Review: Kaleo – A/B (Iceland, 2016)

I’m sorry if this is too mainstream for you rough underground men, but I happened to listen to, and possibly enjoy Kaleo’s first album and so here I am boring you again with some highly conventional music. -It’s in my understanding that they’ve previously released a self-titled album in 2013, however it’s barely mentioned on most internet channels, band’s official site included.-

I remember that the opener track of A/B has been surprisingly played by the lousy mainstream radio station my work mate is used to listening to (all day long. I hate him for that). The song No Good, which has also leaded the OST of the unsuccessful HBO’s TV series Vinyl, brought in my workshop a powerful breath of vintage-like rock’n’roll. That was the day the Icelandic Kaleo entered my radar. And they did it in the most badass possible way, that is with a full-power number, running between blues and ‘70s rock with screaming guitars and loud vocals.

Despite the stimulating starter, the second track, Way Down We Go, completely changes the mood. The references to the canonical indie pop/rock style are even too prominent here, possibly clashing with the whole album atmosphere too. The subsequent Broken Bones is not a big victory either. But the smoothness unexpectedly stops, and actually a glorious ride starts from track 4 -which lasts till the last song. In fact, from now on, all the songs we encounter are all equally beautiful, you pay particular attention to Hot Blood, Automobile with its southern rock appeal and the spectacular All The Pretty Girls. The latter totally shares the throne of goodness with No Good, still it takes opposite directions being a soft, tender ballad talking about a guy who has all the girls, and does keep them for himself…and “oh, he really doesn’t share”.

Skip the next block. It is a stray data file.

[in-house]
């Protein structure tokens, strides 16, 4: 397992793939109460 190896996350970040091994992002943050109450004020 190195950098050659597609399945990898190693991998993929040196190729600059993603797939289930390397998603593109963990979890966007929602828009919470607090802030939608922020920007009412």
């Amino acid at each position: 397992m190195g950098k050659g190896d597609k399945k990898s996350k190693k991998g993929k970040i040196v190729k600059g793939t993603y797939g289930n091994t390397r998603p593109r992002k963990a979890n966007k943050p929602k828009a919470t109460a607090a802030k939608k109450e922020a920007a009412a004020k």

This song spins like a folkish, indie-rock piece with haunting yet simple guitar riffs adorning a tiny melody. The major pitfall resides in the style of singer Jökull Júlíusson, who perfectly but not so pleasantly performs a falsetto for most of the tune playing time. It wouldn’t normally be a downside per se, not until your hear him singing with normal voices on the same track and eventually you’ll see why I called it a pitfall. After all, this track is so much pretty that it still remains my favourite out of A/B.

Very interesting is the melancholic Vor í Vaglaskógi, the only one exposing Icelandic lyrics. Even with a very simple arrangement -just guitar, voice, bass and small parts of drum and cello-, it’s touching and definitely against the grain in regards of the entire album (in a good way).
Ultimately, A/B wraps up quiet finely with Save Yourself and I Can’t Go On Without You. While the first doesn’t particularly stand out, it also seems a piece of collage of parts taken from the other tracks of the album, the latter hits the spot instead, showing a good crescendo of blues-infused moments.

Kaleo’s debut may not be the greatest, the best nor the album that will stand the test of time for decades to come. I’d reprove them (the men from across the mixing board, not the band) to have imprinted a very tangible commercial style, even if you shouldn’t want to do that while dealing with such a genre. Still, A/B sounds fresh enough and haunting to drawn any “alert listener” right to it.

At this point we can only wait to see what this glimpse of success will bring into these handsome Icelandic guys’ future.

Label: Elektra
Websites: Facebook | Website
Release Date: June 10, 2016
Reviewed by Matteo “Teo” Gruppi

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About Matteo "Teo" Gruppi 120 Articles
TSL co-founder, co-owner, editor, CEO, reviewer, interviewer and writer. Basically I do a lot of stuff and I can’t get anything done well. I was born in 1991 and started loving music since 1981. Got my very first band in high school and now I play as a lonely dumbass in 3 projects: Chiral, Il Vuoto and |||. I listen to every kind of music as long as it is good and intense. Favourite genres include: everything as long as it’s good! (but also folk, black metal, 70-80’s rock and post-rock).

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